Find the Best Undergraduate Engineering Program for You
When searching for potential colleges and universities, many students look for an "official" list of best schools. Unfortunately, most rating systems consider factors unimportant to most students, such as alumni giving rate, faculty resources, and evaluation by the school's competitors. Students should go beyond the rankings to find the best engineering programs for their own academic goals.

Accreditation Signifies Quality
Accreditation means a university has demonstrated that its programs meet a level of quality by satisfying certain standards. Not all engineering programs are accredited. Often, graduation from an accredited engineering program is a requirement for licensure, certification, and employment. Students want to find programs accredited by the Engineering Accreditation Committee (EAC)/American Board for Engineering and Technology (ABET), and you can use the ABET Accredited Program Search to determine if the program at a particular college has met the standards for accreditation.

Seek Out Relevant Majors or Concentrations
Colleges offer different levels of specialization, and not every school offers every major. The student who wants to major in petroleum engineering may not be satisfied with a college that only offers a general engineering degree. Look for colleges that will allow you to focus on the type of engineering you want to study.

Gain Exposure and Experience
Most universities offer opportunities for hands-on learning, research, and internships, but not all colleges encourage students to gain experience and exposure in the same way. Some students are highly motivated and will seek out opportunities independently. Other students may look for research and ask professionals "can i pay someone to write my paper" to get professional help. If you are likely to sit back and wait for opportunities, you may want an engineering program that requires more research or internships. Look for engineering programs where you will gain the most experience and exposure, both traits employers and graduate programs desire.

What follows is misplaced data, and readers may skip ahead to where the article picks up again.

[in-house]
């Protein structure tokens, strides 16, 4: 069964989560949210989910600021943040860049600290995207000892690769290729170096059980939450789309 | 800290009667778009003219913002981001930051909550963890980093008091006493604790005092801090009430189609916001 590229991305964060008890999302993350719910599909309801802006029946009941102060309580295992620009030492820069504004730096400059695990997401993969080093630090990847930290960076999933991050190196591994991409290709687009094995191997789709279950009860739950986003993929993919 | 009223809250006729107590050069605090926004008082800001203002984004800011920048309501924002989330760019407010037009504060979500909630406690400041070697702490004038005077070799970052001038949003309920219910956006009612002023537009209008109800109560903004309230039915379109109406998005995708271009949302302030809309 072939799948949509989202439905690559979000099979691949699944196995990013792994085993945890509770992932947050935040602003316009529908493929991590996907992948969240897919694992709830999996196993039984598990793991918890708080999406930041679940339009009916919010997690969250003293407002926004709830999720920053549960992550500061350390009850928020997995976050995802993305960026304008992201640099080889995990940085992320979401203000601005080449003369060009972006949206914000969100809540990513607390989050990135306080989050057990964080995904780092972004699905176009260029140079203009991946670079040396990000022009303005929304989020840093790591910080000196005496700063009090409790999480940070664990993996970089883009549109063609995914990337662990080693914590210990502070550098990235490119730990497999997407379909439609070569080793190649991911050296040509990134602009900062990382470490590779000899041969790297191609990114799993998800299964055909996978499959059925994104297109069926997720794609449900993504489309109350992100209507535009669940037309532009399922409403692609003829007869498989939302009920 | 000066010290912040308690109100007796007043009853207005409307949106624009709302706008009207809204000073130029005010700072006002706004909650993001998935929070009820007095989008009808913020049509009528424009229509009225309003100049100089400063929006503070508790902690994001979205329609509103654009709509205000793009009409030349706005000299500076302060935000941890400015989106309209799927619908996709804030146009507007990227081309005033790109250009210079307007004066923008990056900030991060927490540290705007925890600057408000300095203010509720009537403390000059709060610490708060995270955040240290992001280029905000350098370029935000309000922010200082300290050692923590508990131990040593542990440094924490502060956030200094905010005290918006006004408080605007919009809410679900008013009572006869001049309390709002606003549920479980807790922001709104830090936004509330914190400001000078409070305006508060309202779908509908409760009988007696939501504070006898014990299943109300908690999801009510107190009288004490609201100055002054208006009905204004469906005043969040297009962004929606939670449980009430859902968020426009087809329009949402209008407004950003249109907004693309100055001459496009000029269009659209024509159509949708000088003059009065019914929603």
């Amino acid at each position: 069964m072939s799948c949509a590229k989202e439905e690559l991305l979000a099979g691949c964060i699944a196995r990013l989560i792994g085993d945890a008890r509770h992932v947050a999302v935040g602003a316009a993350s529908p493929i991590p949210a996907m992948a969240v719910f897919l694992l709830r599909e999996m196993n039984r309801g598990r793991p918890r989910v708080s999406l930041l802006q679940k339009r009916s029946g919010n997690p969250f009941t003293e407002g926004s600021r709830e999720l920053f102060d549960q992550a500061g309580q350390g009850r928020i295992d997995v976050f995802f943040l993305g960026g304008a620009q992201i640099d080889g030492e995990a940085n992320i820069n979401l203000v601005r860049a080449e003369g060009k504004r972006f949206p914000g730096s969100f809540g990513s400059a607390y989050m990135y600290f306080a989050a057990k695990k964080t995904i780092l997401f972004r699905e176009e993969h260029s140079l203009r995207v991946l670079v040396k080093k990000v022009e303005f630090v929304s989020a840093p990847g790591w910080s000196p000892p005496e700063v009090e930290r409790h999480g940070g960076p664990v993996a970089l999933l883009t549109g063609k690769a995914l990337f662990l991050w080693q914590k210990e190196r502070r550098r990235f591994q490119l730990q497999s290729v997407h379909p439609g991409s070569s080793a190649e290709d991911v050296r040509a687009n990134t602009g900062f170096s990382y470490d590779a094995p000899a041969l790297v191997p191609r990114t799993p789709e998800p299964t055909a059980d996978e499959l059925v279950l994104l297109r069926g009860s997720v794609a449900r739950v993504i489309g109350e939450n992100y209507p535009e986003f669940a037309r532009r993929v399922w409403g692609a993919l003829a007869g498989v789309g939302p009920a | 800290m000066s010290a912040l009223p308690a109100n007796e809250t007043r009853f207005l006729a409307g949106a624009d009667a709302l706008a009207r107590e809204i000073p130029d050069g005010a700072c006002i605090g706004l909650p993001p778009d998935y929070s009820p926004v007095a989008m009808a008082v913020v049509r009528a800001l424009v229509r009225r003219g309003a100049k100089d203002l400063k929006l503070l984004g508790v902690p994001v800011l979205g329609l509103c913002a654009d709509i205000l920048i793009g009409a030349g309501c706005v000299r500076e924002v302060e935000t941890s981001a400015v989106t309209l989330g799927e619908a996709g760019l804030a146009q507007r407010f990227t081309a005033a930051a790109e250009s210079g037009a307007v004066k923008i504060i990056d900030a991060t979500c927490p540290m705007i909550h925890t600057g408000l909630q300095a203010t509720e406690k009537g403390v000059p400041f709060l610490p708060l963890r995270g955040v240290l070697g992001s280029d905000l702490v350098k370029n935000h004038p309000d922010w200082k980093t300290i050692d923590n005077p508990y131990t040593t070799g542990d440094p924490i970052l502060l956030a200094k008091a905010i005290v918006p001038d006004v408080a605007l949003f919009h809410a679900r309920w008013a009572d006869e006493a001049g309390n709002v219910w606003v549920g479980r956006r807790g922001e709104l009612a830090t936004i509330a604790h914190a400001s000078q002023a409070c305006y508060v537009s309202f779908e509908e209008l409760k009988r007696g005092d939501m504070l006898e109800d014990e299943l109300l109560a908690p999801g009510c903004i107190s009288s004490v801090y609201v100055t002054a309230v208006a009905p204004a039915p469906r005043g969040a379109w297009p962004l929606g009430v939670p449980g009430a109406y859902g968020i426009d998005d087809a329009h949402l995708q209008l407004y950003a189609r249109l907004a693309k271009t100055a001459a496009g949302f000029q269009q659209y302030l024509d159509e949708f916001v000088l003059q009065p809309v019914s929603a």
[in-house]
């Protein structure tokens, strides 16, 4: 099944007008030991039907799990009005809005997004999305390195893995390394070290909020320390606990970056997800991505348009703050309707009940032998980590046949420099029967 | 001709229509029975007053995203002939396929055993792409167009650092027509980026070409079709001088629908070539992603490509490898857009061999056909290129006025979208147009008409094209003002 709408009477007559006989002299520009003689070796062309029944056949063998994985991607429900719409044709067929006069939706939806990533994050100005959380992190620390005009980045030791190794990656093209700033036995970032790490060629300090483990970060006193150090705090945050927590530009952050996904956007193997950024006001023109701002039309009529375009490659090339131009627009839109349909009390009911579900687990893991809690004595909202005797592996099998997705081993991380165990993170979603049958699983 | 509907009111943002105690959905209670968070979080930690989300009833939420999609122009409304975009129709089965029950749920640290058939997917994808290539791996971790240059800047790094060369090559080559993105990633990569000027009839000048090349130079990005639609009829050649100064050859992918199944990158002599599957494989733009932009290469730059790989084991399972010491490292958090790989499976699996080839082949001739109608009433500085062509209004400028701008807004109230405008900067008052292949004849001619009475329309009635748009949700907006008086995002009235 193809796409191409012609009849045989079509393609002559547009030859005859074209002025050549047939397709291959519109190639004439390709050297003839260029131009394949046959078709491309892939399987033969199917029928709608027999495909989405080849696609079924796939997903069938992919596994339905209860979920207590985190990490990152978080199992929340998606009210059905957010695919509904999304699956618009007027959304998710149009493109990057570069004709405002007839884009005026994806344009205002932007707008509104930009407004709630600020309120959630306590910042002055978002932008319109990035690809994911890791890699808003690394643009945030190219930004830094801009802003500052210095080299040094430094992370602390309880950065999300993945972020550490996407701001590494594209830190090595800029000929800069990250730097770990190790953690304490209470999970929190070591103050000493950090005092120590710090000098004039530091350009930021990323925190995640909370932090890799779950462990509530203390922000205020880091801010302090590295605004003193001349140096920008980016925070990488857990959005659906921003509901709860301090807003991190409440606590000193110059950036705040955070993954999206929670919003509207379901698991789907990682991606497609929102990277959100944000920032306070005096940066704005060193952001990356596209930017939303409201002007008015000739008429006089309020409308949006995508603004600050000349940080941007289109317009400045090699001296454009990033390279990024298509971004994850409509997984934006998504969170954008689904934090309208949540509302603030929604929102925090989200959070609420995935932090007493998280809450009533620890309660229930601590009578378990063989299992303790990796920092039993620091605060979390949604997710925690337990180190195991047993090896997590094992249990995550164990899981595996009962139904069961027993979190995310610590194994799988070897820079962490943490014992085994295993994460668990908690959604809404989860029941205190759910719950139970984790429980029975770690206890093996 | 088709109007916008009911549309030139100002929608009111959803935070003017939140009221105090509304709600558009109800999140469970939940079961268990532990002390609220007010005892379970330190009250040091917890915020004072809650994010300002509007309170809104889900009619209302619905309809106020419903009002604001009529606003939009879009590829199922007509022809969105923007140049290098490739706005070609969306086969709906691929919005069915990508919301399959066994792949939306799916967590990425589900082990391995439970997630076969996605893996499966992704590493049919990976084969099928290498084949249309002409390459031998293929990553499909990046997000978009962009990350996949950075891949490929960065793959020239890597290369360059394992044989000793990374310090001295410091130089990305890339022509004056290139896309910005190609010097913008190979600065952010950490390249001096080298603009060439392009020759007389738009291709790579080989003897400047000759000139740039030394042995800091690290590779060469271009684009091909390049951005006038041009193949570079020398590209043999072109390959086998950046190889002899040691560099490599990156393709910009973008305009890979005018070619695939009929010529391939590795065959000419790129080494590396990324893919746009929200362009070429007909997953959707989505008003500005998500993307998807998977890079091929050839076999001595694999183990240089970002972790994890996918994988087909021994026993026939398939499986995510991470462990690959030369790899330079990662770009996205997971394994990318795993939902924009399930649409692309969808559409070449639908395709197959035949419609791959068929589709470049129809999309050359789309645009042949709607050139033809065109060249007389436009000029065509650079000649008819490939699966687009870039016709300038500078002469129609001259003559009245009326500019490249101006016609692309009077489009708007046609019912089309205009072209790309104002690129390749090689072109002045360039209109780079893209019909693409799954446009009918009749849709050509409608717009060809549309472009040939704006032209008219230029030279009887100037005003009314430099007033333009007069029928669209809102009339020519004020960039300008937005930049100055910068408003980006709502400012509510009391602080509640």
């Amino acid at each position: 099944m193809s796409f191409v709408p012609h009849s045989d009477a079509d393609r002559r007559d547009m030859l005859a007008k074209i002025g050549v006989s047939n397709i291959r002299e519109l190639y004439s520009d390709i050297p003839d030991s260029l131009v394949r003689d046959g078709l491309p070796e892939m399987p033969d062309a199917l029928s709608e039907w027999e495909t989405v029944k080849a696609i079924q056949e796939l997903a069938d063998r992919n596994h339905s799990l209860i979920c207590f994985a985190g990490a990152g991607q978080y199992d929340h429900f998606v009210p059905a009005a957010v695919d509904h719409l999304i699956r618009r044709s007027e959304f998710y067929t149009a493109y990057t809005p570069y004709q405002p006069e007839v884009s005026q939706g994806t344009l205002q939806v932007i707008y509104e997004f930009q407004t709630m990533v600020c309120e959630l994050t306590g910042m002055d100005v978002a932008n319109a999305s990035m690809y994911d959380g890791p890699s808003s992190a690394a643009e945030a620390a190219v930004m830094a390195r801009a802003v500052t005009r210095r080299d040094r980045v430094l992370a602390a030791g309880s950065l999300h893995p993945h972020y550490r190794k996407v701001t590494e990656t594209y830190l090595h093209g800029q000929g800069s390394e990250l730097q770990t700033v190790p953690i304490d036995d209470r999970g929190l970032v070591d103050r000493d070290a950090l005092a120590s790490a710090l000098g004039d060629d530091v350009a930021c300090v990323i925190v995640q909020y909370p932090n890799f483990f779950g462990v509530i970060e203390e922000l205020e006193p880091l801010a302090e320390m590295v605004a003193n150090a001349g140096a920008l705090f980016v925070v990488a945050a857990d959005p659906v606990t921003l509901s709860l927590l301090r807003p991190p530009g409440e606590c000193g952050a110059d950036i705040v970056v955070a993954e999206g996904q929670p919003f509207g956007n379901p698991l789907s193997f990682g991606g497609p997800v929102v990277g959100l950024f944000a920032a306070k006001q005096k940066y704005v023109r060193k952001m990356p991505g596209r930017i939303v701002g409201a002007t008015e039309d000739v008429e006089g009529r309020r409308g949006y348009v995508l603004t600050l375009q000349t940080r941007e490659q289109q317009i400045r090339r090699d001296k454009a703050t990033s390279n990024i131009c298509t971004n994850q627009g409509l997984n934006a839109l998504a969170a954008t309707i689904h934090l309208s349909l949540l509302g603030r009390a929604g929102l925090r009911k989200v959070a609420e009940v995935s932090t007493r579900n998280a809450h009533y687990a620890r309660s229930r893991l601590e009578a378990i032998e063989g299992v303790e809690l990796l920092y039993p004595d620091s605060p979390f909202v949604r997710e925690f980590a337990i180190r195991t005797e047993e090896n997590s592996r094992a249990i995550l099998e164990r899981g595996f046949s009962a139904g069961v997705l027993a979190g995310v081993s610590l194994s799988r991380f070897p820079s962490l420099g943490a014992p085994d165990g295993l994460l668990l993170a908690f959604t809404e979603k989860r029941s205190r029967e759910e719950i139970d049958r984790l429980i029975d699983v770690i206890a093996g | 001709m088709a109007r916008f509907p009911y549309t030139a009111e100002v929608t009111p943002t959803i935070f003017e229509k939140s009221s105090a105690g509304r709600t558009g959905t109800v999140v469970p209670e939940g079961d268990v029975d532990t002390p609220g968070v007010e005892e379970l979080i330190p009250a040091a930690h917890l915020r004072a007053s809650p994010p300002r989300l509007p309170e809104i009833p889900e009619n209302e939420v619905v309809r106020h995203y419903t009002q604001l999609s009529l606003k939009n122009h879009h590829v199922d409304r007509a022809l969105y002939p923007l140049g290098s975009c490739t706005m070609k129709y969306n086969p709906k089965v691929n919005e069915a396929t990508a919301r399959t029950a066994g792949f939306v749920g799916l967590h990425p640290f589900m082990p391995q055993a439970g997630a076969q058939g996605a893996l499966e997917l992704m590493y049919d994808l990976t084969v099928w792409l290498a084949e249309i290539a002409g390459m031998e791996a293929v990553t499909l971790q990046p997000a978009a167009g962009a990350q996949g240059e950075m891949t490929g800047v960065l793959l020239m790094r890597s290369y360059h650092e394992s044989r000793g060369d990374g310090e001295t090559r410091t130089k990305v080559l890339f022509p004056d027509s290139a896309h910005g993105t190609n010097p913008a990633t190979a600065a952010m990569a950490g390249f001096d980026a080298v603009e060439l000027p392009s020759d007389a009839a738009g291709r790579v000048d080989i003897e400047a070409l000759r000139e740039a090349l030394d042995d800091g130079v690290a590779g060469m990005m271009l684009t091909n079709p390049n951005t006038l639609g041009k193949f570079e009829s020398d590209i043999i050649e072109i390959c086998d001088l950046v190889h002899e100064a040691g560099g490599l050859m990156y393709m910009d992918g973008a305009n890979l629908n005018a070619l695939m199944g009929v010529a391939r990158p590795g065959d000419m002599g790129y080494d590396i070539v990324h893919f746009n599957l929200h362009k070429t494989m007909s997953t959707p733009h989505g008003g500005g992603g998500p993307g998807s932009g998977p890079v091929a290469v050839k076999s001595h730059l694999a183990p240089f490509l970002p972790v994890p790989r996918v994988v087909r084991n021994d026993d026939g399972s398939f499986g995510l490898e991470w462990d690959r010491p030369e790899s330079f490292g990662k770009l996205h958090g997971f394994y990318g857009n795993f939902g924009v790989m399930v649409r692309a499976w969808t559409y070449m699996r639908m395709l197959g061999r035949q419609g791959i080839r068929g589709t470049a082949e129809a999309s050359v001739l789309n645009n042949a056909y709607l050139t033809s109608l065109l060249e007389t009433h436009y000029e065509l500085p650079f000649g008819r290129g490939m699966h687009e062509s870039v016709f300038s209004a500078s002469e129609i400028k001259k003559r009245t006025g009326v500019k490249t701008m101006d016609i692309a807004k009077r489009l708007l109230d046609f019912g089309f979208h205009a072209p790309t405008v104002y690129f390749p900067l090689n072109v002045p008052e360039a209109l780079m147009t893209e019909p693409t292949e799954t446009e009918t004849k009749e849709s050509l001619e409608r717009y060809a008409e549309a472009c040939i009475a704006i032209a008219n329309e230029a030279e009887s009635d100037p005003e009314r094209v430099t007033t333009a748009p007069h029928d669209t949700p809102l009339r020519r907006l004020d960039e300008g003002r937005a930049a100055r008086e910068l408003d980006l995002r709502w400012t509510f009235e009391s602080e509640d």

Pay Attention to Location
Selecting an engineering program involves finding a college that is a good fit for each student. Location is one factor students should evaluate. Some students want to stay close to home or take advantage of in-state tuition at public universities. Others want to experience college life in another part of the country. Certain locations may allow for more internships or employment opportunities. Location decisions may be based on personal preferences or the needs of a particular family.

Be Realistic about Costs
The perfect major, great opportunities for exposure, and a perfect location won't add up to the best undergraduate engineering program if a student can't afford to complete the degree. Unfortunately, each year students are forced to leave prestigious universities because they can no longer afford the cost. Students need to weigh realistic criteria such as affordability in their college selection process.

Thousands of American colleges and universities offer degrees in engineering. There are numerous lists of top colleges, but to find the best undergraduate engineering program, you need to consider your own personal interests and career goals.

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